In the location agents found 11 dead, all apparently members of a criminal group.

The dead were identified as Hermes Yañez Gamezm 39, AKA El Choco, Jose Olivas Gamez, 35, Jose Juan Bojorquez Soto, 22, Ruelas Moncerrat Castle, 29, Arturo Tello Salinas 36 all from Cuauhtemoc municipality.

Also identified were Gil Noe Varela Gonzalez, 39, Efrain Marquez Perez, 53, Jesus Tello Mendoza, 25, all from Temosachi.

Security forces also seized one .22 caliber rifle, one AR-15 rifle, one grenade and nine ballistic vests.

A Mexican Army unit has been subsequently dispatched to the area to provide additional security.

Temosachi municipality is between Madera municipality and Ciudad Cuauhtemoc, and is about 200 kilometers west of Chihuahua city.

Temosachi is also in the area of Mexico known as the Tarahumara Sierras, which is populated by indigenous Indians, some of whom are direct ascendants of the Aztecs.  Criminal groups have in the past forced indigenous communities in Chihuahua and Durango state to grow drugs for sale, acting as feudal lords when those communities refused by torching residences.

The area is also undergoing a food crisis termed as a structural famine due to drought and extreme low temperatures, and due to the fact many Indian farmers in the region are subsistence farmers.

Last month Catholic Bishop of the Tarahumara diocese, Rafael Sandoval Sandoval told a religious group in Puebla, that Tarahumara Indians are forced to grow drug to survive because of the drought conditions.

Chris Covert writes Mexican Drug War and national political news for

1 wounded in three grenade attacks in Tamaulipas

By Chris Covert

One unidentified individuals was wounded three in separate grenade attacks in Matamoros and Ciudad Victoria, Tamaulipas Sunday night and Monday morning, according to Mexican news and Twitter reports.

Originally, those reports said five had been hurt, but an announcement by the Tamaulipas state Procuraduria General de Justicia or attorney general posted on the state website Monday night said only one had been wounded.

Sunday night's attack took place near the Televisa television studios in Matamoros.  That attack took place around 2200 hrs EDT near the intersection of avenidas Manuel Cavazos Lerma and Fresnos in Paseo Residencial colony.  The detonation caused no injuries or damage.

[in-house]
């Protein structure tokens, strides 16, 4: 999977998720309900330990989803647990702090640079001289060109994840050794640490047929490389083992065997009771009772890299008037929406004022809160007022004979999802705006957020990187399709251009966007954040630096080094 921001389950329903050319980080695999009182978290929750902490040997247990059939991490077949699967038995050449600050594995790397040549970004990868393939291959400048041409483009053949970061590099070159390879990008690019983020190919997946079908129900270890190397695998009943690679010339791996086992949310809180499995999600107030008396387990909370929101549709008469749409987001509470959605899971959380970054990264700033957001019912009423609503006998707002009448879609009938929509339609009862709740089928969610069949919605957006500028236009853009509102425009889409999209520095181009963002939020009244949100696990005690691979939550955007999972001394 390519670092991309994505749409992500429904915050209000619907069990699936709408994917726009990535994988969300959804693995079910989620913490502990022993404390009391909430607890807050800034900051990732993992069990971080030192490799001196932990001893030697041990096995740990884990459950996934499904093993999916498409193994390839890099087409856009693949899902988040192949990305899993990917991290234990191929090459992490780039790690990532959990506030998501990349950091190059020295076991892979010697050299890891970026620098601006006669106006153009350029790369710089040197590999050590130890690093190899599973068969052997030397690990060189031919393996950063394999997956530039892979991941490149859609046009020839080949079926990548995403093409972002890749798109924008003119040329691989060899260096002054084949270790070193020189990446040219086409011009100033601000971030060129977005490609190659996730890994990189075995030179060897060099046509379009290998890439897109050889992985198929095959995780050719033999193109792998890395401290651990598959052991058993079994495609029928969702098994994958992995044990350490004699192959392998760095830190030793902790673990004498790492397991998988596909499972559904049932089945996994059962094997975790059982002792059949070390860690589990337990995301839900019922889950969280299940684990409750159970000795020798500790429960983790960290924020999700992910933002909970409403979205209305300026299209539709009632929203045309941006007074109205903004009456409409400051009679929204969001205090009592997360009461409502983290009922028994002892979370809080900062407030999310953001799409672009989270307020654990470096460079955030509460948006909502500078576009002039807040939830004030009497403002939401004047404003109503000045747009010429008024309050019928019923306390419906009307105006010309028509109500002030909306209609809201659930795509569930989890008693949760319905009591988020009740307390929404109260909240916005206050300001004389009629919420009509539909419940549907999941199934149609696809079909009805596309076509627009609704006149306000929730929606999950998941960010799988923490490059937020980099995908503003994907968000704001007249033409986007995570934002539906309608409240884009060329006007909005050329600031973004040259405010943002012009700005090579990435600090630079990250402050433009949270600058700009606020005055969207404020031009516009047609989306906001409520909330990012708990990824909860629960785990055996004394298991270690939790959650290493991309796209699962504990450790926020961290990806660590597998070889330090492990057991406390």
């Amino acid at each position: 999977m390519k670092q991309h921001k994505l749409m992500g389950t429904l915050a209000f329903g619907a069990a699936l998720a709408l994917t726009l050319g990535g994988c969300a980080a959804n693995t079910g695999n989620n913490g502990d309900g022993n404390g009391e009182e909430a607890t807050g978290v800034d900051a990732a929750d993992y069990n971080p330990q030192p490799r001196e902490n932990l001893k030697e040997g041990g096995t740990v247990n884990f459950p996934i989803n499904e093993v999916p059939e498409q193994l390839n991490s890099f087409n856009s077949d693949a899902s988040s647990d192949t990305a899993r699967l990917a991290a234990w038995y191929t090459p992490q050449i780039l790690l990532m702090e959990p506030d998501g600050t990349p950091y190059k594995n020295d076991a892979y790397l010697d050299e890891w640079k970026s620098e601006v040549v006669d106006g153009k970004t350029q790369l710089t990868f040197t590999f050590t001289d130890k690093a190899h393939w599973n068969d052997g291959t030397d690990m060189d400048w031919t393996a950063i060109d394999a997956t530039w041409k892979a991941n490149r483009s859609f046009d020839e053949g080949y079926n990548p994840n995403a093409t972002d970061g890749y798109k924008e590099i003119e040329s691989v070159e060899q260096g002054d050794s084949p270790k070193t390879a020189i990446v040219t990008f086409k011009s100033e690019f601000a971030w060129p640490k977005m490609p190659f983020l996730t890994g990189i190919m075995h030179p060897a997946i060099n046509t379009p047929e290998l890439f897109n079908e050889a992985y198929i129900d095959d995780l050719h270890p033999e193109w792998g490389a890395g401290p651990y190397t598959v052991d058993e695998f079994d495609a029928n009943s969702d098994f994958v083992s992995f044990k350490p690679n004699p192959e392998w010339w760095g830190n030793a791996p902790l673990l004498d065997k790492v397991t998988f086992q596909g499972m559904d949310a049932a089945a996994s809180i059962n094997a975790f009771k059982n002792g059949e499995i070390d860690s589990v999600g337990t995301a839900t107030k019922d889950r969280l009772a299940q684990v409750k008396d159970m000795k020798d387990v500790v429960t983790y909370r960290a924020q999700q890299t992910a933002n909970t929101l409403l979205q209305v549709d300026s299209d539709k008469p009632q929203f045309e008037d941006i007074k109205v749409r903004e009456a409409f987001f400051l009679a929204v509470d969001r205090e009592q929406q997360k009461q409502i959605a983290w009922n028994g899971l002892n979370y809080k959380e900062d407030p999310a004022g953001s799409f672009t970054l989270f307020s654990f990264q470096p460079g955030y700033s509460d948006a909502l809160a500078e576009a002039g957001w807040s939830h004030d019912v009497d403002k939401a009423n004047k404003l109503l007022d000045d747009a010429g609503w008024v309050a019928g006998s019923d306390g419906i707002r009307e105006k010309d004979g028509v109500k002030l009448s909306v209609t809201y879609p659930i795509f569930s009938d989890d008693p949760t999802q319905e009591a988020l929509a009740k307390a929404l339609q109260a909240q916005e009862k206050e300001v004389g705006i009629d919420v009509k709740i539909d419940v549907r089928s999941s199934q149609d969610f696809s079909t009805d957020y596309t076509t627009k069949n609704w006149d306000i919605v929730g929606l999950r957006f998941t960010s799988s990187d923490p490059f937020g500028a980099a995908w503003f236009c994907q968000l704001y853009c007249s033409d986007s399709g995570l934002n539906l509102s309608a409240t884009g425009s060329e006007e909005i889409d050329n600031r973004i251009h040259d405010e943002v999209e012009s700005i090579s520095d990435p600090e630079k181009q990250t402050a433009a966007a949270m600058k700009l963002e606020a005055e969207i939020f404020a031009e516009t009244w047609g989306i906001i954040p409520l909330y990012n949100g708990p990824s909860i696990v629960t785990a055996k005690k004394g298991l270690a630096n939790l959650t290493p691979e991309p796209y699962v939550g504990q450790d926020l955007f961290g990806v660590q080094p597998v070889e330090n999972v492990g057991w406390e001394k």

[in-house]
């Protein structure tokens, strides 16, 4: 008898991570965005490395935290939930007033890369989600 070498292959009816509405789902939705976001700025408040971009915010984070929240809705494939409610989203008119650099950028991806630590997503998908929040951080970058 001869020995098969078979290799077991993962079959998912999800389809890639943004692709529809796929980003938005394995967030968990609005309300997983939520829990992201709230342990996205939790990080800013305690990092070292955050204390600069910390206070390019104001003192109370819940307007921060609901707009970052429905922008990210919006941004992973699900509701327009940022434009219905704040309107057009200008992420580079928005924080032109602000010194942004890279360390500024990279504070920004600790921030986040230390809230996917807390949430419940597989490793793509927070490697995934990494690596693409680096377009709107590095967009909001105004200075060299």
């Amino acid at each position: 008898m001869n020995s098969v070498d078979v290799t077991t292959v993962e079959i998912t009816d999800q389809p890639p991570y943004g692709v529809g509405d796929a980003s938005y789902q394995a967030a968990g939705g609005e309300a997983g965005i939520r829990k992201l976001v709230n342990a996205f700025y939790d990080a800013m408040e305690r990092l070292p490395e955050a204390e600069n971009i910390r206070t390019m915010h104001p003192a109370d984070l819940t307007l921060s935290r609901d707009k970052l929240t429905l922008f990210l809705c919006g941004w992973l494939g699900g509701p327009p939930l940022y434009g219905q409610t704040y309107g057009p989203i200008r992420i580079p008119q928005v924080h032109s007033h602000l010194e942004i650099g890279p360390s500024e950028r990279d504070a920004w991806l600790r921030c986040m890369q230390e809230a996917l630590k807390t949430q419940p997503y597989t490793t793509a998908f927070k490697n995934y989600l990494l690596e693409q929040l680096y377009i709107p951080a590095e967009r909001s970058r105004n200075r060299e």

In Ciudad Victoria, one grenade was detonated in a vacant lot near the intersection of calles 9th and Coahuila in San José colony at around 0950 hrs.  No damage or persons wounded were reported in that attack.

A second grenade attack took place at a car dealership near the intersection of calles 9th and Berriozabal, presumably near Zona Centro.  One individual was wounded in that attack.  Some unspecified damage has been reported.

The attack took place at about 1020 hrs EDT.  The attorney general report said that explosions accompanied the detonation of the grenade, which usually means small arms fire.

Several attacks using grenades and small arms fire were initiated over the last two weeks in Ciudad Victoria.  The most serious, on March 14th took the lives of four individuals. 

News reports say the Tamaulipas state Secretaria de Seguridad Publica and Procuraduria General de Justicia revealed those March 14th attacks were part of an intergang gunfight between rival criminal groups.

At least seven grenade and small arms attacks have been made in Ciudad Victoria alone since March 14th, nearly all of them between rival criminal groups.  At least five have been killed and many more have been wounded in these encounters.

Chris Covert writes Mexican Drug War and national political news for

Sunday, March 25, 2012

Central America Wants US Compensation for Every Drug Seizure & Drug Raid

Mike McDonald Reuters

Guatemalan President Otto Perez Molina and Honduras' Vice President Samuel Reyes speak during         an anti-drugs summit at the Santo Domingo Hotel in Antigua (Reuters)
Guatemalan President Otto Perez on Saturday set out a raft of proposals to tackle rampant drug-fuelled violence in Central America, including decriminalization of narcotics or establishing a regional court to try traffickers.

"The proposal is decriminalization," Perez said at a regional summit to address security throughout the region. "We are talking about creating a legal framework to regulate the production, transit and consumption of drugs."
The discussion reflects growing concern in Central America about the cost of the war on drugs, which is prompting leaders to take an increasingly independent line from the United States, where officials have repeatedly rejected legalizing narcotics.

A retired general, Perez won election in November 2011 promising to crack down on organized crime. But he shifted from his hard-line message shortly after taking office in January, calling for a more open debate on drug policy.

"It's important this is on the discussion table as an alternative to what we've been doing for 40 years without getting the desired results," he said, noting that decriminalization would erode drug cartels' profits. (Chivis says;  "erode drug cartels profits"? He ought to ask his pal Calderon how decriminalization ,enacted in Mexico in 2009, is working for Mexico! more info here)